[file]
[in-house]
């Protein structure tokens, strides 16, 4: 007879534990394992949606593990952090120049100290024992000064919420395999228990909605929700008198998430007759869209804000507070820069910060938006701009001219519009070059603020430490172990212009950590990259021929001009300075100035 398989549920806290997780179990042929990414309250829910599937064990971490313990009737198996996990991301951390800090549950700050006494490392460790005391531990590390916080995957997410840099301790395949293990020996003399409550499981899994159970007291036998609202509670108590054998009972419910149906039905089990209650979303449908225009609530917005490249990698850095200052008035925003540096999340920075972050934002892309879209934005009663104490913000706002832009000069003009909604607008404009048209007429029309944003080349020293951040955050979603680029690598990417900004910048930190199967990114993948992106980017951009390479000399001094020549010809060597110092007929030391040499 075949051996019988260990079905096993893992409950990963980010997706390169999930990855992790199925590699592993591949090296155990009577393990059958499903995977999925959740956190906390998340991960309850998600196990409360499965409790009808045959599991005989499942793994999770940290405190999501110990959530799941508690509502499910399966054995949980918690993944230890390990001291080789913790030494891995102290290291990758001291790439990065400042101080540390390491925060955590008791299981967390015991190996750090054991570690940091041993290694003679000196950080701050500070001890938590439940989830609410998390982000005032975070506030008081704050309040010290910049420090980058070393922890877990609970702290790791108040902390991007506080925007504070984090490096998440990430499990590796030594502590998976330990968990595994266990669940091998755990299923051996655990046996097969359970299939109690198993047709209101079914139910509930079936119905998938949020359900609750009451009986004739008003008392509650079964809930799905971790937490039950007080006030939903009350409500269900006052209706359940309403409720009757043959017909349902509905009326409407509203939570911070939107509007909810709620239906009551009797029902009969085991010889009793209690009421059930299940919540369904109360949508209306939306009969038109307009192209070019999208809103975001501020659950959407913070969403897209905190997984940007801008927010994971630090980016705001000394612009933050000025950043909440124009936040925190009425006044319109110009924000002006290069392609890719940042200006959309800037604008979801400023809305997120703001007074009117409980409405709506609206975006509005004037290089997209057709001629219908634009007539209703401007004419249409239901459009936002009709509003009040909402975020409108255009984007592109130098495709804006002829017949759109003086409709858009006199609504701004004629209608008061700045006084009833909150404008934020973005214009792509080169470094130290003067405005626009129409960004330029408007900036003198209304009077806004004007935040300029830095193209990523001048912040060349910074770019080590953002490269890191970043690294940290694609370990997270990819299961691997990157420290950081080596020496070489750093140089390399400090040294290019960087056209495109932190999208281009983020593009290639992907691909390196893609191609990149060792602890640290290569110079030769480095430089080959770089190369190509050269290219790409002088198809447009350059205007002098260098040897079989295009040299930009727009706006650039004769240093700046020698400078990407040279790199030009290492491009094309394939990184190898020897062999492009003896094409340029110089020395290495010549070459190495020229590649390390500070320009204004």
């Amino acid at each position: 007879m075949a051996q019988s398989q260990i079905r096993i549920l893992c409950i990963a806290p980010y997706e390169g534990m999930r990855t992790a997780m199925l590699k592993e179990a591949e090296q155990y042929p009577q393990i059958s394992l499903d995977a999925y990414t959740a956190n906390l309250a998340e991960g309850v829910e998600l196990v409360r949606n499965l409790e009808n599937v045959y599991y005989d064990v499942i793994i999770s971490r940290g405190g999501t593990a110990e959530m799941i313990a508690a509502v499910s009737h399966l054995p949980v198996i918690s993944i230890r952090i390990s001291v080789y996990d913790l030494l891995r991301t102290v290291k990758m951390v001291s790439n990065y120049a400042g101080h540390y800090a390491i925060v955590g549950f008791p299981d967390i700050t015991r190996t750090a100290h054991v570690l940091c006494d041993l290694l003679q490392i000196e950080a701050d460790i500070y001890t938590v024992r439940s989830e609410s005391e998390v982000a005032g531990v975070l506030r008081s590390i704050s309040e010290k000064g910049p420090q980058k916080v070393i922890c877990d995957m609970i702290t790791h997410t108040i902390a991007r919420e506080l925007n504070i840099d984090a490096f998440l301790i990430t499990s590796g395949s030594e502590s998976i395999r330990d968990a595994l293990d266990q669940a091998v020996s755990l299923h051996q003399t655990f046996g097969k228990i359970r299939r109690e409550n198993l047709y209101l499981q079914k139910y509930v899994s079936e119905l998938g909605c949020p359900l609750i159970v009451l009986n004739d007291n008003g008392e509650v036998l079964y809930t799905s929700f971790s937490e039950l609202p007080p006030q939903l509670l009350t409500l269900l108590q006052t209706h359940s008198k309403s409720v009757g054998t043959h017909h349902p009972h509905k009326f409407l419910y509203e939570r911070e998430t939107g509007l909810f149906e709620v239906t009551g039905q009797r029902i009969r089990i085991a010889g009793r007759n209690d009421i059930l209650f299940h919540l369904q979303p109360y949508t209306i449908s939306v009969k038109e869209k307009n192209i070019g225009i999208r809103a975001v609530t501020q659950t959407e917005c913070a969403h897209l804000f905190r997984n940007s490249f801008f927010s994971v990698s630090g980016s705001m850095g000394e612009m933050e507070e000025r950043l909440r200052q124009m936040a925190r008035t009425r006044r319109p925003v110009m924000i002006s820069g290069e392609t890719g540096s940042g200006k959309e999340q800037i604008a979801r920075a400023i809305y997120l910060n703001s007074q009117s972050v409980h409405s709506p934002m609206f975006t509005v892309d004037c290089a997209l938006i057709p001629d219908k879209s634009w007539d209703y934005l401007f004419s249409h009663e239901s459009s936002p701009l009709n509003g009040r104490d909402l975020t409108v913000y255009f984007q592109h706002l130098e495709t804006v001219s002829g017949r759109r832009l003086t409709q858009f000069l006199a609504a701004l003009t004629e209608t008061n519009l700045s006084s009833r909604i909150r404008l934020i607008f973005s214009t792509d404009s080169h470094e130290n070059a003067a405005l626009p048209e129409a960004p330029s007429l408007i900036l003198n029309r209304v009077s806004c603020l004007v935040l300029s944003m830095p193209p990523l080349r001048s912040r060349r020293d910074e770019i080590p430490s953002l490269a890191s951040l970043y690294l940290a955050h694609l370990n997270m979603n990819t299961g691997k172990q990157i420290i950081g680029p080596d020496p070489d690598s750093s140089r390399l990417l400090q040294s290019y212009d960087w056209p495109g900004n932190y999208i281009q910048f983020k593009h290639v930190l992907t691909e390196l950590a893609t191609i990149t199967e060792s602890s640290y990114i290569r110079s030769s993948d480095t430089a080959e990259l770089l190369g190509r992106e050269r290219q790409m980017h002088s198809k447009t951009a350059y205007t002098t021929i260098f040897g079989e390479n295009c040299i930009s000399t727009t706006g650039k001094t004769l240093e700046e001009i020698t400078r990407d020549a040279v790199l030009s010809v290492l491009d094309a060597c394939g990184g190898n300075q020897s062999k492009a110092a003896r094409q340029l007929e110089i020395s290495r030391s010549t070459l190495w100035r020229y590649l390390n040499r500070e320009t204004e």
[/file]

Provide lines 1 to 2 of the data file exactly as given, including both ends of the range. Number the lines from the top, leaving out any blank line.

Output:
[in-house]
């Protein structure tokens, strides 16, 4: 007879534990394992949606593990952090120049100290024992000064919420395999228990909605929700008198998430007759869209804000507070820069910060938006701009001219519009070059603020430490172990212009950590990259021929001009300075100035 398989549920806290997780179990042929990414309250829910599937064990971490313990009737198996996990991301951390800090549950700050006494490392460790005391531990590390916080995957997410840099301790395949293990020996003399409550499981899994159970007291036998609202509670108590054998009972419910149906039905089990209650979303449908225009609530917005490249990698850095200052008035925003540096999340920075972050934002892309879209934005009663104490913000706002832009000069003009909604607008404009048209007429029309944003080349020293951040955050979603680029690598990417900004910048930190199967990114993948992106980017951009390479000399001094020549010809060597110092007929030391040499 075949051996019988260990079905096993893992409950990963980010997706390169999930990855992790199925590699592993591949090296155990009577393990059958499903995977999925959740956190906390998340991960309850998600196990409360499965409790009808045959599991005989499942793994999770940290405190999501110990959530799941508690509502499910399966054995949980918690993944230890390990001291080789913790030494891995102290290291990758001291790439990065400042101080540390390491925060955590008791299981967390015991190996750090054991570690940091041993290694003679000196950080701050500070001890938590439940989830609410998390982000005032975070506030008081704050309040010290910049420090980058070393922890877990609970702290790791108040902390991007506080925007504070984090490096998440990430499990590796030594502590998976330990968990595994266990669940091998755990299923051996655990046996097969359970299939109690198993047709209101079914139910509930079936119905998938949020359900609750009451009986004739008003008392509650079964809930799905971790937490039950007080006030939903009350409500269900006052209706359940309403409720009757043959017909349902509905009326409407509203939570911070939107509007909810709620239906009551009797029902009969085991010889009793209690009421059930299940919540369904109360949508209306939306009969038109307009192209070019999208809103975001501020659950959407913070969403897209905190997984940007801008927010994971630090980016705001000394612009933050000025950043909440124009936040925190009425006044319109110009924000002006290069392609890719940042200006959309800037604008979801400023809305997120703001007074009117409980409405709506609206975006509005004037290089997209057709001629219908634009007539209703401007004419249409239901459009936002009709509003009040909402975020409108255009984007592109130098495709804006002829017949759109003086409709858009006199609504701004004629209608008061700045006084009833909150404008934020973005214009792509080169470094130290003067405005626009129409960004330029408007900036003198209304009077806004004007935040300029830095193209990523001048912040060349910074770019080590953002490269890191970043690294940290694609370990997270990819299961691997990157420290950081080596020496070489750093140089390399400090040294290019960087056209495109932190999208281009983020593009290639992907691909390196893609191609990149060792602890640290290569110079030769480095430089080959770089190369190509050269290219790409002088198809447009350059205007002098260098040897079989295009040299930009727009706006650039004769240093700046020698400078990407040279790199030009290492491009094309394939990184190898020897062999492009003896094409340029110089020395290495010549070459190495020229590649390390500070320009204004």